Bostrom absolutely did not say that the only way to inhibit a cataclysmic future for humans post-SAI was to design a "moral fixed point".
In fact, many chapters of the book are dedicated to exploring the possibilities of ingraining desirable values in an AI, and the many pitfalls in each.
Regarding the Eliezer Yudkowsky quote, Bostrom spends several pages, IIRC, on that quote and how difficult it would be to apply to machine language, as well as what the quote even means.
This author dismissively throws the quote in without acknowledgement of the tremendous nuance Bostrom applies to this line of thought. Indeed, this author does that throughout his article - regularly portraying Bostrom as a man who claimed absolute knowledge of the future of AI.
That couldn't be further from the truth, as Bostrom opens the book with an explicit acknowledgement that much of the book may very well turn out to be incorrect, or based on assumptions that may never materialize. Regarding "The Argument From My Roommate", the author seems to lack complete and utter awareness of the differences between a machine intelligence and human intelligence.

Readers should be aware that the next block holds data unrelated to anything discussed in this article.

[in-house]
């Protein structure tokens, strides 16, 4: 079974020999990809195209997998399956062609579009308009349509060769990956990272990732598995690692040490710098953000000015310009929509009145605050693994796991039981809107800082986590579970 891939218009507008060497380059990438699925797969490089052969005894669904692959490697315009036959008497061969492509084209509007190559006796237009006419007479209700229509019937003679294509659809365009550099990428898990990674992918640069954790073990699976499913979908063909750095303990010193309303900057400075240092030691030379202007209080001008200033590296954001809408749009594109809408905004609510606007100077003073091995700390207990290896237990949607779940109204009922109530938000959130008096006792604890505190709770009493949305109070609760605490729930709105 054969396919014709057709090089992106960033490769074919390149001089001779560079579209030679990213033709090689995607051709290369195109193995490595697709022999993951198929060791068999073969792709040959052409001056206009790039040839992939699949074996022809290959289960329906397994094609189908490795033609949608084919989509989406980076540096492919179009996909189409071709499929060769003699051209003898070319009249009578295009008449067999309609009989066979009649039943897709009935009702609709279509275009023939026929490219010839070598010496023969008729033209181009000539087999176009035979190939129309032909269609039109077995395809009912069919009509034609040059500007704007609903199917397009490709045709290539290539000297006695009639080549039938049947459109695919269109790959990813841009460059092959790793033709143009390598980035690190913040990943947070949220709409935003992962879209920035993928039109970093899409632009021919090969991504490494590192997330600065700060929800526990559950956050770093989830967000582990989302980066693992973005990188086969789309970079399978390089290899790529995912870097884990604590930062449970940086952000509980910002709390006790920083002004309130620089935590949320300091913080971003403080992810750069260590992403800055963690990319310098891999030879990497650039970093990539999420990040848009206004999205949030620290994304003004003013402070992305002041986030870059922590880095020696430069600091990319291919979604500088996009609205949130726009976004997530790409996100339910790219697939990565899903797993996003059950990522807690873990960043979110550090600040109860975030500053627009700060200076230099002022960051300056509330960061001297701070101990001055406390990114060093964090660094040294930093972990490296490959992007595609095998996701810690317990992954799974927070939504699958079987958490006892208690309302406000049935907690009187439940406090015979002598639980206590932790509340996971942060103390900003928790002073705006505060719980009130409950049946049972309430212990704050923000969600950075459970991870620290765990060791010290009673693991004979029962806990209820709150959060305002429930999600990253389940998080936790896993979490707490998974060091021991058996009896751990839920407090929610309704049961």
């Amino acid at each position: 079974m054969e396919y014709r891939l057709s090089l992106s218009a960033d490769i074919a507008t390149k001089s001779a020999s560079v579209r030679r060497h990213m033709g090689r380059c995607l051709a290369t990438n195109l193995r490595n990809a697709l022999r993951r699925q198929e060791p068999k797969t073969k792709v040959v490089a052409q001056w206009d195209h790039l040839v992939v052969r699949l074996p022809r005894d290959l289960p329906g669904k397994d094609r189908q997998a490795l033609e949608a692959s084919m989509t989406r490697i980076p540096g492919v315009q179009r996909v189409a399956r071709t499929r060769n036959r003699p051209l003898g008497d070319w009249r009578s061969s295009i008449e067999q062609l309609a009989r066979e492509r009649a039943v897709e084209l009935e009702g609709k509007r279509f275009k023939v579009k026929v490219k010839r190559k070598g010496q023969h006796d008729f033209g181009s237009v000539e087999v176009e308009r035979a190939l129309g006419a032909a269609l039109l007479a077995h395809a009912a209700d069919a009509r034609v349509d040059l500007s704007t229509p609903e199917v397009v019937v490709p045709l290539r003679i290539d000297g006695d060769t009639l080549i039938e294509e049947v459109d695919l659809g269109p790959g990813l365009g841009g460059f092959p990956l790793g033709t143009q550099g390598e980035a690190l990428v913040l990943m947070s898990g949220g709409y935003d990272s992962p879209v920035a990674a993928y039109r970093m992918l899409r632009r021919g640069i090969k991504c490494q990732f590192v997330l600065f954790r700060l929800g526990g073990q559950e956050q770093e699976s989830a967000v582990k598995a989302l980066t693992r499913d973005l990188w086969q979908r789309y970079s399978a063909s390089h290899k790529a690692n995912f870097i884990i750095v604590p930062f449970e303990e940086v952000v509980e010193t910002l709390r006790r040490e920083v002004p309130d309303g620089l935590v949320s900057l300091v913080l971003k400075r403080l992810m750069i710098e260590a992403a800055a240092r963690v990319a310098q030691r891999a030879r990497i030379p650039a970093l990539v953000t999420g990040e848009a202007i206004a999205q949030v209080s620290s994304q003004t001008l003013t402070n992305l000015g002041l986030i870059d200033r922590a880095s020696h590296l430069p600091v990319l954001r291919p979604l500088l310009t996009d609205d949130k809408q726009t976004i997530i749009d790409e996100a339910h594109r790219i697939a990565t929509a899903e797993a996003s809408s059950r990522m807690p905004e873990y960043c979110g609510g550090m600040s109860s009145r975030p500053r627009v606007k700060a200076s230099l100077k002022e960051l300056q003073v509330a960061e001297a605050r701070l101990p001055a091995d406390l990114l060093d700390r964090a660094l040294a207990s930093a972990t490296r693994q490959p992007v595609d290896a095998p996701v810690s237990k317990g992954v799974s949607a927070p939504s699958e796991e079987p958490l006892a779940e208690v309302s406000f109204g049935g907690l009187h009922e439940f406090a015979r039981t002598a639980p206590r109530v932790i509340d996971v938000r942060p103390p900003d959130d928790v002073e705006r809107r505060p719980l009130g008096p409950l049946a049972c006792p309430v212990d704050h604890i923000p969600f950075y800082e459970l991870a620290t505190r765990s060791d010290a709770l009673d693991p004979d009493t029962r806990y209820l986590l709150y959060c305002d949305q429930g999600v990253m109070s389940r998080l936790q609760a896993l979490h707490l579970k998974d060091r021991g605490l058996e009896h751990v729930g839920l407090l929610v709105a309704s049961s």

That a superintelligent AI must have the complex motivations of the author's roommate is preposterous. A human is driven by a complex variety of push and pull factors, many stemming from the evolutionary biology of humans and our predecessors. A machine intelligence need not share any of that complexity.
Moreover, Bostrom specifically notes that while most humans may feel there is a huge gulf between the intellectual capabilities of an idiot and a genius, these are, in more absolute terms, minor differences.
To me, this is the smoking gun. I find it completely unbelievable that anyone who read Superintelligence could possibly assert "The Argument From My Roommate" with a straight face, and thus, I highly doubt that the author actually read the book which he attacks so gratuitously.
Feel free to skip the long digression about how nerds who think technology can make meaningful changes in a relatively short amount of time are presumptuous megalomaniacs whose ideas can safely be dismissed without consideration, it's nothing that hasn't been said before.
Near-term AI concerns represent a massive challenge encompassing many ethical and social issues. They must be addressed. Existential AI concerns, while low probability, have consequences so dire that they warrant further research regardless. These too must be addressed.